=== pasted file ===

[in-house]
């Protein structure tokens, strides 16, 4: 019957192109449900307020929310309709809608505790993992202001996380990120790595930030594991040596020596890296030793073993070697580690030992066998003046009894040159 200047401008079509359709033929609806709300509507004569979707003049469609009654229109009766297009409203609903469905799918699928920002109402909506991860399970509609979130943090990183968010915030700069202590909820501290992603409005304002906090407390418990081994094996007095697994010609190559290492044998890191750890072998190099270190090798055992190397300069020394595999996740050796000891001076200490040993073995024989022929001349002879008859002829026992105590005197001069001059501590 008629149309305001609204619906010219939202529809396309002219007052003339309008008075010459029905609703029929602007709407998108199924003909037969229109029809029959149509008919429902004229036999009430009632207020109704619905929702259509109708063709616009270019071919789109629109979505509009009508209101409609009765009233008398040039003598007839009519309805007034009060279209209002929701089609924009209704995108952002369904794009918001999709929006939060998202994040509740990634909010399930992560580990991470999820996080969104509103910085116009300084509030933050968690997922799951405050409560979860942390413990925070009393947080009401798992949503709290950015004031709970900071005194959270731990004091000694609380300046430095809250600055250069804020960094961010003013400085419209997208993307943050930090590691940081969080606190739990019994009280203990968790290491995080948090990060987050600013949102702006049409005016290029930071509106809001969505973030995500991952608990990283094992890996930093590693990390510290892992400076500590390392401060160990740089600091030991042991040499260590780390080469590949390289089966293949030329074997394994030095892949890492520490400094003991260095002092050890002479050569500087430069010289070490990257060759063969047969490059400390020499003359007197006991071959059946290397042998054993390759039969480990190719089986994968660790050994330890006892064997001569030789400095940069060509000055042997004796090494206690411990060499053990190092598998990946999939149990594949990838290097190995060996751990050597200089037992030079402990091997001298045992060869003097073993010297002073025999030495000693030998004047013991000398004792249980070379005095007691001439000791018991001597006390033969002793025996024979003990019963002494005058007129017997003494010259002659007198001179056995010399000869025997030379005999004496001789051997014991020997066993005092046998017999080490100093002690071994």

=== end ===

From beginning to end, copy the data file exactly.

[in-house]
């Protein structure tokens, strides 16, 4: 019957192109449900307020929310309709809608505790993992202001996380990120790595930030594991040596020596890296030793073993070697580690030992066998003046009894040159 200047401008079509359709033929609806709300509507004569979707003049469609009654229109009766297009409203609903469905799918699928920002109402909506991860399970509609979130943090990183968010915030700069202590909820501290992603409005304002906090407390418990081994094996007095697994010609190559290492044998890191750890072998190099270190090798055992190397300069020394595999996740050796000891001076200490040993073995024989022929001349002879008859002829026992105590005197001069001059501590 008629149309305001609204619906010219939202529809396309002219007052003339309008008075010459029905609703029929602007709407998108199924003909037969229109029809029959149509008919429902004229036999009430009632207020109704619905929702259509109708063709616009270019071919789109629109979505509009009508209101409609009765009233008398040039003598007839009519309805007034009060279209209002929701089609924009209704995108952002369904794009918001999709929006939060998202994040509740990634909010399930992560580990991470999820996080969104509103910085116009300084509030933050968690997922799951405050409560979860942390413990925070009393947080009401798992949503709290950015004031709970900071005194959270731990004091000694609380300046430095809250600055250069804020960094961010003013400085419209997208993307943050930090590691940081969080606190739990019994009280203990968790290491995080948090990060987050600013949102702006049409005016290029930071509106809001969505973030995500991952608990990283094992890996930093590693990390510290892992400076500590390392401060160990740089600091030991042991040499260590780390080469590949390289089966293949030329074997394994030095892949890492520490400094003991260095002092050890002479050569500087430069010289070490990257060759063969047969490059400390020499003359007197006991071959059946290397042998054993390759039969480990190719089986994968660790050994330890006892064997001569030789400095940069060509000055042997004796090494206690411990060499053990190092598998990946999939149990594949990838290097190995060996751990050597200089037992030079402990091997001298045992060869003097073993010297002073025999030495000693030998004047013991000398004792249980070379005095007691001439000791018991001597006390033969002793025996024979003990019963002494005058007129017997003494010259002659007198001179056995010399000869025997030379005999004496001789051997014991020997066993005092046998017999080490100093002690071994």